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Time to wake up
Needs decisive actions to achieve higher growth rate

Karnataka has been suffering for some time on account of severe drought conditions prevailing in 140 taluks out of 176 taluks. As a result, farm production has come down by 4.7 per cent. Farmers growing cash crops have suffered extensively. Sugarcane growers are facing the problem of fall in income due to rise in input costs. Lower sugarcane price has led to increase in sugar production leading to a glut in the market. Sugar factories have not paid the ‘state-administered price’ of sugarcane supplied to them. The state government has now sought the Centre’s assistance to pay dues of Rs 2120 crore owed to farmers by sugar factories for 2014-15.

The rate of growth of gross domestic product of the state during the year 2015-16 has declined to 6.2 per cent from 7.8 per cent during the previous year, on account of poor performance on the agricultural front. The manufacturing sector, however, recorded an increase in its growth from 12 per cent to 15 per cent. The tertiary sector has also made an improvement in its contribution to the state’s economy from 59 per cent to 64 per cent.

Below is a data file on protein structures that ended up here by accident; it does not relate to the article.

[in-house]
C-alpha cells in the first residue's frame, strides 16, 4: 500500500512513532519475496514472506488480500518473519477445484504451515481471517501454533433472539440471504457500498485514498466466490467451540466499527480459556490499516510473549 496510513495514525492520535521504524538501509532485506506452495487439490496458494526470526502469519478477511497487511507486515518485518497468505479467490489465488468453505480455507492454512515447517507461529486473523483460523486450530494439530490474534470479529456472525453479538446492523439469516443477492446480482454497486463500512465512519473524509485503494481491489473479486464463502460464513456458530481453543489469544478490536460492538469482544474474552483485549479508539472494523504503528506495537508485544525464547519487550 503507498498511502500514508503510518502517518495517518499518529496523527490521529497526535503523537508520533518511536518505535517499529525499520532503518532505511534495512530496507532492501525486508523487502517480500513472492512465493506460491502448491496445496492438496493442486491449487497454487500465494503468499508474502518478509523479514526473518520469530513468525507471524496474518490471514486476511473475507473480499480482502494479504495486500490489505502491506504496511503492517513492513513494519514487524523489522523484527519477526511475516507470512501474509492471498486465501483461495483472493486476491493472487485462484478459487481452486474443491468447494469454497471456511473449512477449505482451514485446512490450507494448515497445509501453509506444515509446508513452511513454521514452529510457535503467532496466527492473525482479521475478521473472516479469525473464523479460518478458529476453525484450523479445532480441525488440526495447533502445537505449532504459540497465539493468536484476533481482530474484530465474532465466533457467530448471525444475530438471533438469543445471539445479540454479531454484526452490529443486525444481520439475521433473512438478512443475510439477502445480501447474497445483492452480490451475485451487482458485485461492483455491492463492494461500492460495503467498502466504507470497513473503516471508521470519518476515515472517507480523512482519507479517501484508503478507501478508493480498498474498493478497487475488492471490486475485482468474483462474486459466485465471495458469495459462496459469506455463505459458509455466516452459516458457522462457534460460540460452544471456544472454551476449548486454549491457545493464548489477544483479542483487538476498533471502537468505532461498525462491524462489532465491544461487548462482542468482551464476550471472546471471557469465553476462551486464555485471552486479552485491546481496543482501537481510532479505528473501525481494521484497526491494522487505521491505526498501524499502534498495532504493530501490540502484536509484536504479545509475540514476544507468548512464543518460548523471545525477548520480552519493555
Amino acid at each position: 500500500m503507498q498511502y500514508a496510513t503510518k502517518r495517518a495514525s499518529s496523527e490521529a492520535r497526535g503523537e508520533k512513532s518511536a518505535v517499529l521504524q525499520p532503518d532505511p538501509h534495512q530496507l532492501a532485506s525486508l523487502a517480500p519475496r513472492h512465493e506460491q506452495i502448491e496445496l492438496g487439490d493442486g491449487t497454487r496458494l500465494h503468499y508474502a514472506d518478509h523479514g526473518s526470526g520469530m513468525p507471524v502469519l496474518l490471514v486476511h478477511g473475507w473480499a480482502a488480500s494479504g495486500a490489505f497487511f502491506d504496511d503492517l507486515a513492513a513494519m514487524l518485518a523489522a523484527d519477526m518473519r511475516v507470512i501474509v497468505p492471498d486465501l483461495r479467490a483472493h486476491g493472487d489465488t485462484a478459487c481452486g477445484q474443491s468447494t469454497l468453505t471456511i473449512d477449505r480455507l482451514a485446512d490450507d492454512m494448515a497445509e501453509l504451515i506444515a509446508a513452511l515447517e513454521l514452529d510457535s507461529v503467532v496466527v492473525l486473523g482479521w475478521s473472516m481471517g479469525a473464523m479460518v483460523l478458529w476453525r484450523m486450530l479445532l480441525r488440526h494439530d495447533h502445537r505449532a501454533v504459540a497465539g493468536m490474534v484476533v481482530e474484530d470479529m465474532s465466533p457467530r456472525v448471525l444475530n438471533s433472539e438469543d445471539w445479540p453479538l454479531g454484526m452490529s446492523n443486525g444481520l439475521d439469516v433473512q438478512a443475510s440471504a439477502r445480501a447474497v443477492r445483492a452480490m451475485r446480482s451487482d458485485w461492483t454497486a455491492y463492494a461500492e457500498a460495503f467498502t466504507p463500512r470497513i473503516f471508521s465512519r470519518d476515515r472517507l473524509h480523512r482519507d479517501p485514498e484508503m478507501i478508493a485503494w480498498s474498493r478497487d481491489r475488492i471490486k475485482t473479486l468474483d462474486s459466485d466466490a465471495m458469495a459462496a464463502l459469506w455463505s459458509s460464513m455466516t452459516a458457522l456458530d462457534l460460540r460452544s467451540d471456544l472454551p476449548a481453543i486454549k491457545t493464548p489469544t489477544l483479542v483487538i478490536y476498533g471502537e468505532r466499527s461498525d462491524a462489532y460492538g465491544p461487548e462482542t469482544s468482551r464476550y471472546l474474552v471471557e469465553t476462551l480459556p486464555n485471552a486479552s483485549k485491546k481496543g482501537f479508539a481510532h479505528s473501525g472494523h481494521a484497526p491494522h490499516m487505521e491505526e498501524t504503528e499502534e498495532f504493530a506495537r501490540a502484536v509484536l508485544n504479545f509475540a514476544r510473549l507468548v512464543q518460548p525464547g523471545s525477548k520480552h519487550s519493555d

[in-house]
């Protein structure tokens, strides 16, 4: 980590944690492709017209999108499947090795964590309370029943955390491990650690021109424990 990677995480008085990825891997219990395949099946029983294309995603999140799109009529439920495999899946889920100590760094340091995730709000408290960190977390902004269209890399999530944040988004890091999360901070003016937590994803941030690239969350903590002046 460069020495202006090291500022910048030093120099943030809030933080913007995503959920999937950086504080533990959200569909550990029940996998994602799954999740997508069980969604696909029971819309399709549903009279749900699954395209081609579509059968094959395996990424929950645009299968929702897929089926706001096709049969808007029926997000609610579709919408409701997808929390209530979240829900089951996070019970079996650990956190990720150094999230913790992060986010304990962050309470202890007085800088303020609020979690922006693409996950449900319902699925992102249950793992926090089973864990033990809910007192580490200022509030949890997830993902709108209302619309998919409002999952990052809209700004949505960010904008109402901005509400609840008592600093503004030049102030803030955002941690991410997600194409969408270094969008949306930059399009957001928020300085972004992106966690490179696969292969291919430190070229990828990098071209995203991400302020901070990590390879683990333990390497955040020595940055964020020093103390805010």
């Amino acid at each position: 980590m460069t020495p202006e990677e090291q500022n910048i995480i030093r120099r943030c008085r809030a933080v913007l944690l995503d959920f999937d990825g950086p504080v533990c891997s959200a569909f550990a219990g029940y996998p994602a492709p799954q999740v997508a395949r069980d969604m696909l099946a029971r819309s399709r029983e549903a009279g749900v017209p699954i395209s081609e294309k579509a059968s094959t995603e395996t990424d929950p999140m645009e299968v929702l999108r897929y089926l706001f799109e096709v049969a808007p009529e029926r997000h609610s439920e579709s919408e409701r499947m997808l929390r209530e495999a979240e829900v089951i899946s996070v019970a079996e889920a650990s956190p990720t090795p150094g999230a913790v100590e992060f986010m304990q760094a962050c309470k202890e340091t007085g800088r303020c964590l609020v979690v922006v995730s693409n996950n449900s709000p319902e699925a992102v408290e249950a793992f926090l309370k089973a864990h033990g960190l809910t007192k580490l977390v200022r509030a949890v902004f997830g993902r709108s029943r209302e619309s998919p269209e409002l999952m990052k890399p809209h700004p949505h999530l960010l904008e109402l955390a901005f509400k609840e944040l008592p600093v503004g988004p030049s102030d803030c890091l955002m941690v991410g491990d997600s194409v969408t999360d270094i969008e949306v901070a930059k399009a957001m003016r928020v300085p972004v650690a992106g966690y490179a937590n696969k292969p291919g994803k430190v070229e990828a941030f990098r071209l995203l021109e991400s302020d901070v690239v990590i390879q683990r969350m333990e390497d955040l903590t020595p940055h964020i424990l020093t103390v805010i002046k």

Farmers’ suicides

One of the tragic events of concern is the growing number of farmers committing suicides. From April 2015 to January 2016, the number of farmers’ suicides reported in the state at 1002 is the highest in recent years. During the last few years, these figures were much lower, growing from 146 in 2010, to 242 in 2011 and started falling to 58 in 2014. The irony of death tolls is that Mandya district, the rice bowl of the state, has witnessed the largest number.